TEHRAN Mohammad Quchani has worked for 11
newspapers that were closed by the Iranian authorities and most
never reopened. So he won't predict how long the daily which he
launched last month as editor will survive.
"It depends on political issues and it also depends on how
the newspaper proceeds," the 30-year-old said in the central
Tehran offices of Ham Mihan (Compatriot).
For newspapers like Ham Mihan which back the ideas of
Iran's liberal-leaning reformist camp, avoiding closure demands
a careful balancing act -- pushing the boundaries of criticism
but staying within sometimes obscure political "red lines."
The situation is more nuanced than the image of Iran
portrayed by critics in the west, of a system that represses
all critical opinion. There are Iranian commentators who even
see signs of a fragile revival for reformist publications.
But journalists say it is still easy to fall foul of the
authorities -- particularly since President Mahmoud Ahmadinejad
came to power in 2005 with speeches against the West and those
he sees challenging the values of the 1979 Islamic revolution.
Sharq, the reformist daily Quchani previously worked for,
was closed in September for a range of offences, which included
defying demands that it replace its managing director, who was
accused of blasphemy and insulting officials.
At the time, some journalists saw the move as part of the
government's efforts to silence any opposition -- a charge
officials dismiss, saying the government welcomes criticism.
Initially, many of the Sharq journalists launched a new
title -- following a pattern that emerged in the late 1990s
when dozens of reformist newspapers were shut, only to be
opened under a different guise, some publishing for just days.
The authorities quickly saw the new paper as a thinly
veiled version of Sharq and shut it. But Sharq fought its
closure in court and won. In May it republished.
"We will do whatever we can not to have any legal problems.
We will respect those 'red lines' that we can understand, not
to pass beyond them," said Managing Director Mahdi Rahmanian,
40, whose removal had originally been demanded by the
Iran's nuclear row with the West is a subject which
requires "sensitive and careful" coverage, he said. Judiciary
news "we are a bit careful about." He is wary about military
stories. And other ministries "complain this is our red line."
"But our problem is sometimes we don't know where are the
prohibited areas," he added.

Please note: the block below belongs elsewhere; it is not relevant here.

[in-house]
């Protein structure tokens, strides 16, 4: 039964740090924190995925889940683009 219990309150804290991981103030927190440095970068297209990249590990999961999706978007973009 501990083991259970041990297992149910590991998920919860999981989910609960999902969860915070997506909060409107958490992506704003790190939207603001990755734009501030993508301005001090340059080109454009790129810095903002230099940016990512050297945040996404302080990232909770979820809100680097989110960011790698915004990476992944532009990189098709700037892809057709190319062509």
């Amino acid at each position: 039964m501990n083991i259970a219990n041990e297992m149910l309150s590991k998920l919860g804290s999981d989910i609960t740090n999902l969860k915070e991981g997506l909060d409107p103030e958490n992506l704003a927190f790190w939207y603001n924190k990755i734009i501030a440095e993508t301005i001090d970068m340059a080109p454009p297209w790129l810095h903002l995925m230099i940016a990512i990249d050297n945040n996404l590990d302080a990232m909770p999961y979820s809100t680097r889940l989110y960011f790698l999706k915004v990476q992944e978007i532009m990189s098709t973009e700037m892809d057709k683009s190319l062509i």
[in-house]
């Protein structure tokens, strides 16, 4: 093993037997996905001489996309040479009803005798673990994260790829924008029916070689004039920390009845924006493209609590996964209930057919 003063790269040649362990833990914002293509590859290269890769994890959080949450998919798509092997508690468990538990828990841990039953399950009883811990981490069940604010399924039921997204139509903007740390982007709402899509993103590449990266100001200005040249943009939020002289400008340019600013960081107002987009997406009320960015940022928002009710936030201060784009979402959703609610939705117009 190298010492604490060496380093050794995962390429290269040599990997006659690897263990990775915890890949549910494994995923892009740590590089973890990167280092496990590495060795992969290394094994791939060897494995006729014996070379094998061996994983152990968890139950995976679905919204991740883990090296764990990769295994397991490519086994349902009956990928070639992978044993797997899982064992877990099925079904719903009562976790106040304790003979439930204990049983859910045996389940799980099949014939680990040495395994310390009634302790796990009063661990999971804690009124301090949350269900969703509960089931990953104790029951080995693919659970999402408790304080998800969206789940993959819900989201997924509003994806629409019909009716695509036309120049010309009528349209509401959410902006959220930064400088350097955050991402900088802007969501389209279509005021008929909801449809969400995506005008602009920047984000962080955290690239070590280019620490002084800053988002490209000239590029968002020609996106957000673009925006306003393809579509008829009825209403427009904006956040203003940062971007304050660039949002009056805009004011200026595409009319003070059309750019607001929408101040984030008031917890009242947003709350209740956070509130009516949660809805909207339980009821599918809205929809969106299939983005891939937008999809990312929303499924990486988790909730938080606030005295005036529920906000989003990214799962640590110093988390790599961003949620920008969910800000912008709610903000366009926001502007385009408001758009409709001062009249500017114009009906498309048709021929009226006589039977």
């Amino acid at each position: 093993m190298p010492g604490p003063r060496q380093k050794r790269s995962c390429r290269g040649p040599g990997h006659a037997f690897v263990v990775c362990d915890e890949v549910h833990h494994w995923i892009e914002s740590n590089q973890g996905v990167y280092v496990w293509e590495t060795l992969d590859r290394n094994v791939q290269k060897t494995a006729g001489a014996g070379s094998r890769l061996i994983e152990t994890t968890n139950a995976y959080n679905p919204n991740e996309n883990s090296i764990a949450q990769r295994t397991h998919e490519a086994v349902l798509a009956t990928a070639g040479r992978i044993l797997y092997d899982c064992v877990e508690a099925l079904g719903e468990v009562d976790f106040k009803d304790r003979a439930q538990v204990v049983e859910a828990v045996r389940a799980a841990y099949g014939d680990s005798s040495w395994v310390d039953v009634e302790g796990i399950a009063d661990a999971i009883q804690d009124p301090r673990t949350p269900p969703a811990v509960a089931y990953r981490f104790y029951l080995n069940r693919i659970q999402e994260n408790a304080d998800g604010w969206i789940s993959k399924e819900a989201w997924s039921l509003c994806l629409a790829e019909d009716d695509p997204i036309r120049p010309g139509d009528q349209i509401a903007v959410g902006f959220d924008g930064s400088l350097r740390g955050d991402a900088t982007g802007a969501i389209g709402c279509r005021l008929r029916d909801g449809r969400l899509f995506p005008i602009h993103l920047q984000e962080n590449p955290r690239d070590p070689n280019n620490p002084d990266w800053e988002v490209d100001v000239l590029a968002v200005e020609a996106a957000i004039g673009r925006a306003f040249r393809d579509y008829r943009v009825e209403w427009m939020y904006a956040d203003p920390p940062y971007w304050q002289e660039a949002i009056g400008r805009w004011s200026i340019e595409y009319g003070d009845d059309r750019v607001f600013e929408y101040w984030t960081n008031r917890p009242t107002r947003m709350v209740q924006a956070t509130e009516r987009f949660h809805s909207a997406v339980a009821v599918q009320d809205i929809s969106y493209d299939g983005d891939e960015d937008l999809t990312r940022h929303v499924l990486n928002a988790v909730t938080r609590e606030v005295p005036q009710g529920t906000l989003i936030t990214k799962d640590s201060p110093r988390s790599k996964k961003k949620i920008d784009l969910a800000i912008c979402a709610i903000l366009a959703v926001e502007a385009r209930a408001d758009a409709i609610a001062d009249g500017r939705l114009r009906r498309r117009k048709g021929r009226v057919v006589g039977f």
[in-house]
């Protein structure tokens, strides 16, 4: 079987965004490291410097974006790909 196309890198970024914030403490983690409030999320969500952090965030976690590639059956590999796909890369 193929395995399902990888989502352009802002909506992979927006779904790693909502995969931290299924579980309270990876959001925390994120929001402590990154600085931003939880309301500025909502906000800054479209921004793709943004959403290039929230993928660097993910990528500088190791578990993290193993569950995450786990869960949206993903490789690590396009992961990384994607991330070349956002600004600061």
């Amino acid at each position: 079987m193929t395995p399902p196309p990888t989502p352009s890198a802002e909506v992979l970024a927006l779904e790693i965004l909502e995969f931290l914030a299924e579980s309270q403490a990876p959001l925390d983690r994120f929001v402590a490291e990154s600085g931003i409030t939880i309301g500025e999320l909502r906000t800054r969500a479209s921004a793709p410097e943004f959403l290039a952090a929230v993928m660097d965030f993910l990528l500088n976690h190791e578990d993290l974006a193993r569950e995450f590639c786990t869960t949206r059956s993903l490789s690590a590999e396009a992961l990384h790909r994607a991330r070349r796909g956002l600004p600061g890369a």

Other journalists say there is a level playing field for
all newspapers. Amir Mohebian, political editor of the
conservative Resalat, says that broadly "we have freedom to
publish our ideas, both ... reformist and conservative."
Even without the challenge of no-go areas, battling for
readers is tough: Iran's biggest circulation daily, Hamshahri,
sells some 400,000 copies a day, compared with Sharq's 70,000,
in a country of about 70 million.
Hamshahri is an organ of Tehran council and its view has
swung from reformist to conservative with swings in the make-up
of the municipality.
Smaller papers fight for advertising. Struggling to make
ends meet with newsstand sales, they often need a wealthy
Quchani said advertisers were being scared away by "the
authorities" from buying space in his newspaper, a charge that
could not be independently verified.
Some see the republication of Sharq and launch of Ham Mihan
as a modest revival for Iran's reformists, who want more social
and political freedoms and better ties with the world.
Iran is now under U.N. sanctions for not stopping work that
the West says is to build atomic bombs, a charge Tehran denies.
"This sort of sign shows that, in spite of the hardline
pressure in the political field, the pragmatist branch of the
political system is still working," said Tehran University
professor Hamidreza Jalaiepour.
Ahmadinejad's opponents -- a group that increasingly spans
both reformists and more pragmatic politicians like former
President Akbar Hashemi Rafsanjani -- have recovered some of
their poise since his presidential victory.
In the city council elections in December, Ahmadinejad's
supporters were roundly trounced, particularly in Tehran.
But others say the recovery of a more moderate voice in
Iranian politics is fragile. Analysts point to the arrest of
U.S.-Iranians on charges of spying as the latest sign those who
oppose rapprochement with the West are still in charge.
Iranian blog sites, which often carry reports and opinion,
are regularly blocked by the authorities.
Some say the survival of the two reformist newspapers may
be partly because the authorities want to show the world Iran
allows political debate, particularly as groups position
themselves ahead of the 2008 parliament elections.
Others say it is a purely legal matter and that papers like
Sharq and Ham Mihan have shown a greater readiness to stay
within the "red lines" so that they will at least have some
voice to influence debate ahead of the March 14 polls.
"When we get closer to the parliamentary election, we will
see them publish because, I feel, they accepted to work inside
the framework of the law," said Mohebian.